Scientists have discovered the first ever evidence of a comet entering Earth’s atmosphere and exploding, raining down a shock wave of fire which obliterated every life form in its path.
The discovery has not only provided the first definitive proof of a comet striking Earth, millions of years ago, but it could also help us to unlock, in the future, the secrets of the formation of our solar system.
“Comets always visit our skies – they’re these dirty snowballs of ice mixed with dust – but never before in history has material from a comet ever been found on Earth,” says Professor David Block of Wits University.
The comet entered Earth’s atmosphere above Egypt about 28 million years ago. As it entered the atmosphere, it exploded, heating up the sand beneath it to a temperature of about 2 000 degrees Celsius, and resulting in the formation of a huge amount of yellow silica glass which lies scattered over a 6 000 square kilometer area in the Sahara.
In 1922, Howard Carter and Lord Carnarvon discovered the tomb of Pharaoh Tutankamun (KV62), in the Valley of the Kings/Egypt.
The tomb was densely packed with items in great disarray all dating from the 18th dynasty. Due to the state of the tomb, and to Carter’s meticulous recording technique, the tomb took eight years to empty, the contents all being transported to the Egyptian Museum in Cairo.
Among the numerous artifacts and treasures, they discovered a piece of the comet puzzle. An impeccably preserved scarab brooch with a polished silica centre stone from the comet that fell 28 million years ago.
The comet research, which will be published in Earth and Planetary Science Letters, was conducted by a collaboration of geoscientists, physicists and astronomers including Block, lead author Professor Jan Kramers of the University of Johannesburg, Dr Marco Andreoli of the South African Nuclear Energy Corporation, and Chris Harris of the University of Cape Town.
At the centre of the attention of this team was a mysterious black pebble found years earlier by an Egyptian geologist in the area of the silica glass. After conducting highly sophisticated chemical analyses on this pebble, the authors came to the inescapable conclusion that it represented the very first known hand specimen of a comet nucleus, rather than simply an unusual type of meteorite.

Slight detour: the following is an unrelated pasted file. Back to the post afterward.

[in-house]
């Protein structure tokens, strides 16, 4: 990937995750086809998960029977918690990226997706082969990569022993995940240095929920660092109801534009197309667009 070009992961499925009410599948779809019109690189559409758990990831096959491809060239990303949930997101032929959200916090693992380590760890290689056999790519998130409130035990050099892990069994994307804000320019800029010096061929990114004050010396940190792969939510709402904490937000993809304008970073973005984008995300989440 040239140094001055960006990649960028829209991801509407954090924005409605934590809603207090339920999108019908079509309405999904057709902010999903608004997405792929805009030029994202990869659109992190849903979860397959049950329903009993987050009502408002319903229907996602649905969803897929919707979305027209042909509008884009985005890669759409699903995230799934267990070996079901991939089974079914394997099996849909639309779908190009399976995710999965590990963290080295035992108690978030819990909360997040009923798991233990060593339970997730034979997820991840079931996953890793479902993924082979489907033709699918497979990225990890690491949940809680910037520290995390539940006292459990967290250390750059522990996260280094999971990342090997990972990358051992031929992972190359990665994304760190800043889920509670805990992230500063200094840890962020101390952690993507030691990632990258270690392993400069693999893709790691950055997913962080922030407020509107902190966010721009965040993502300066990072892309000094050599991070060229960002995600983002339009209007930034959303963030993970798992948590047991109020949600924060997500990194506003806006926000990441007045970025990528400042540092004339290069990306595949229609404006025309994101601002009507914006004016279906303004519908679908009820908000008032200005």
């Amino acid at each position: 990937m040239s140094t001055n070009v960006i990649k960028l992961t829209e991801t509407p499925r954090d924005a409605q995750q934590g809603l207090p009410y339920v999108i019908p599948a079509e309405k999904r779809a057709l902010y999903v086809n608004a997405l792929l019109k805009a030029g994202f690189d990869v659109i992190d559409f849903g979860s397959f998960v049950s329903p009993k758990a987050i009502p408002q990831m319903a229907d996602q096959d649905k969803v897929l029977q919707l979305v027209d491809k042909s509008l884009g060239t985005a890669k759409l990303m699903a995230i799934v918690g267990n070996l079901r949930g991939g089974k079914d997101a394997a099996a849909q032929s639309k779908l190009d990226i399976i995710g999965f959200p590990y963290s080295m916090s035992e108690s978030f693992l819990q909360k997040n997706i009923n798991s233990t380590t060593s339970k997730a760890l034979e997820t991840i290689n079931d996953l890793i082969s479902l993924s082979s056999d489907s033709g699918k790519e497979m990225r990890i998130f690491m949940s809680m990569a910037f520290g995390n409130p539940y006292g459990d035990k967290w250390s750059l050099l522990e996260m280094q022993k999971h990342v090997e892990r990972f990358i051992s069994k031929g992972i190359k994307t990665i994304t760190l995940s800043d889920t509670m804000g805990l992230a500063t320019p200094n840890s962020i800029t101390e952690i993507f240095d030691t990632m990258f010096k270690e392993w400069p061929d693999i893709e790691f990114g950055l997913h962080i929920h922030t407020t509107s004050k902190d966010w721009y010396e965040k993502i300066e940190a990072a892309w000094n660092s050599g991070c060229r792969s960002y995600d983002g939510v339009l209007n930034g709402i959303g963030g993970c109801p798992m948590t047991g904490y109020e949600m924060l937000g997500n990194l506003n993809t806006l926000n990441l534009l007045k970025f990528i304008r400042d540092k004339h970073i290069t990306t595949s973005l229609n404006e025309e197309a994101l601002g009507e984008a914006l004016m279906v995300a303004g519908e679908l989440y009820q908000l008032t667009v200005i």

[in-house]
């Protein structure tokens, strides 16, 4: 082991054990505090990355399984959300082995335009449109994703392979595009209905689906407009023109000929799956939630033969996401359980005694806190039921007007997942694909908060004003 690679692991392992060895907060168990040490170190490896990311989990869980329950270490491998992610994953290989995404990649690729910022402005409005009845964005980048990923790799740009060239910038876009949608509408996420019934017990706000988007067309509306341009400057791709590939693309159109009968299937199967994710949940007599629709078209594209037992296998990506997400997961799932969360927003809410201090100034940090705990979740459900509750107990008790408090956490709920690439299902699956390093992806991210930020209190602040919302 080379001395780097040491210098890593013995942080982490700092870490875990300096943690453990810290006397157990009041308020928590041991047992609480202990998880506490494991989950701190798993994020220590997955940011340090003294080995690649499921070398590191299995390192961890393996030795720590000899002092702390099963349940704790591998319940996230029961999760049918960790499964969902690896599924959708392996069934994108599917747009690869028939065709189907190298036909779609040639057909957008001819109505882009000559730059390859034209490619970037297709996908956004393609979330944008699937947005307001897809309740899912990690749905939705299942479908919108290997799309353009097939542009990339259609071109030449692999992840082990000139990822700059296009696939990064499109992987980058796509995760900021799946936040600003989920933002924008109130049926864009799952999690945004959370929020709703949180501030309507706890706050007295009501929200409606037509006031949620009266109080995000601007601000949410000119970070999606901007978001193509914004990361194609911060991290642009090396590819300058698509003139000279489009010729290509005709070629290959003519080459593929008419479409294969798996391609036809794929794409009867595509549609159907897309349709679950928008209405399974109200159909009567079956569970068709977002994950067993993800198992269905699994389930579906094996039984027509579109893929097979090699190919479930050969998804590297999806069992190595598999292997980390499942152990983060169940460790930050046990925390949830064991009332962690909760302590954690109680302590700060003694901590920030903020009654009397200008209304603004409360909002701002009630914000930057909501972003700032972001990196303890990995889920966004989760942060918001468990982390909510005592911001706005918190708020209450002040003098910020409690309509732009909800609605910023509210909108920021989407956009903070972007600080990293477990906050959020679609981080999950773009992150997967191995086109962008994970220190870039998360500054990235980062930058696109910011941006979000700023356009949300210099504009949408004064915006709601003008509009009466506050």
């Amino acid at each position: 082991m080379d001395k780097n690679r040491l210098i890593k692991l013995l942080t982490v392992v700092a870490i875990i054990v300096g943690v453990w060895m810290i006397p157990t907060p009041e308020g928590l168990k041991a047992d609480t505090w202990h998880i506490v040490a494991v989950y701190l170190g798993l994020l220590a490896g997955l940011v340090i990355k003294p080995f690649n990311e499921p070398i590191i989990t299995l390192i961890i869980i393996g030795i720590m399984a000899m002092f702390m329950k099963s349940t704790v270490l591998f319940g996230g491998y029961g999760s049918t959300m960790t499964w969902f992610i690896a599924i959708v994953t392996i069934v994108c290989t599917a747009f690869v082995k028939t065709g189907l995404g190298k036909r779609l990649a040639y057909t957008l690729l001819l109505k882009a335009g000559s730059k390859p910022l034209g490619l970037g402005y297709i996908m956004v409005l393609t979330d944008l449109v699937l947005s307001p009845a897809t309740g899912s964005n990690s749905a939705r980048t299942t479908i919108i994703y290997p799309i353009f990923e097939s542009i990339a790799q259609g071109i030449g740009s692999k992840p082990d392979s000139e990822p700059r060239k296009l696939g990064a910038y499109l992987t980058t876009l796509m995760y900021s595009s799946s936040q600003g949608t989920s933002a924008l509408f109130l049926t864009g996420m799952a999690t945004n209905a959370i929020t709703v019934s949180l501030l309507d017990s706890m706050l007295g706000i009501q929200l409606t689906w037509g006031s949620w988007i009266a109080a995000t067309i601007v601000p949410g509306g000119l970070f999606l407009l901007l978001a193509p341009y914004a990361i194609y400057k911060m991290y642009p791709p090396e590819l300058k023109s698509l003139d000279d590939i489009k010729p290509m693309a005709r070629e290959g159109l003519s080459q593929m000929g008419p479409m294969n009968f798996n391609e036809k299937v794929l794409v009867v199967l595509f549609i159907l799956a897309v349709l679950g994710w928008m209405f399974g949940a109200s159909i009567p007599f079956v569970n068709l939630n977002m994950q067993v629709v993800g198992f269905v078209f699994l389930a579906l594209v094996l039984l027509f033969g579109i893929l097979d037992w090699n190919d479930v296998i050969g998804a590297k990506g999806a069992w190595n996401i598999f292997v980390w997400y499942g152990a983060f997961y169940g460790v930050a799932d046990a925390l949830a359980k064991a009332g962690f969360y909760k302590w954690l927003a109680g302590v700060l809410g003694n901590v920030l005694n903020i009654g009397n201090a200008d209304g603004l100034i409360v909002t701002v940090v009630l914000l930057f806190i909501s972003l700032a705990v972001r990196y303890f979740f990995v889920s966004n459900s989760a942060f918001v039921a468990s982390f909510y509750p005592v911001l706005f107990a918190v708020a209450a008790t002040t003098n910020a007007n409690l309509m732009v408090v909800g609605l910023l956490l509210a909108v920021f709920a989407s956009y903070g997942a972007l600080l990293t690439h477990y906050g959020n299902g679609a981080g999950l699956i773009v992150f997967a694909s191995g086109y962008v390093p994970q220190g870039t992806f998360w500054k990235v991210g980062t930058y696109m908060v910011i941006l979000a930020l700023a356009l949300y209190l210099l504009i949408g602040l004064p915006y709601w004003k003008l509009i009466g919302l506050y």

Kramers describes this as a moment of career defining elation. “It’s a typical scientific euphoria when you eliminate all other options and come to the realisation of what it must be,” he said.
The impact of the explosion also produced microscopic diamonds. “Diamonds are produced from carbon bearing material. Normally they form deep in the earth, where the pressure is high, but you can also generate very high pressure with shock. Part of the comet impacted and the shock of the impact produced the diamonds,” says Kramers.
The team have named the diamond-bearing pebble “Hypatia” in honour of the first well known female mathematician, astronomer and philosopher, Hypatia of Alexandria.
Comet material is very elusive. Comet fragments have not been found on Earth before except as microscopic sized dust particles in the upper atmosphere and some carbon-rich dust in the Antarctic ice. Space agencies have spent billions to secure the smallest amounts of pristine comet matter.
“NASA and ESA (European Space Agency) spend billions of dollars collecting a few micrograms of comet material and bringing it back to Earth, and now we’ve got a radical new approach of studying this material, without spending billions of dollars collecting it,” says Kramers.
The study of Hypatia has grown into an international collaborative research programme, coordinated by Andreoli, which involves a growing number of scientists drawn from a variety of disciplines. Dr Mario di Martino of Turin’s Astrophysical Observatory has led several expeditions to the desert glass area.
“Comets contain the very secrets to unlocking the formation of our solar system and this discovery gives us an unprecedented opportunity to study comet material first hand,” says Block.
Header Image : Silica : WikiPedia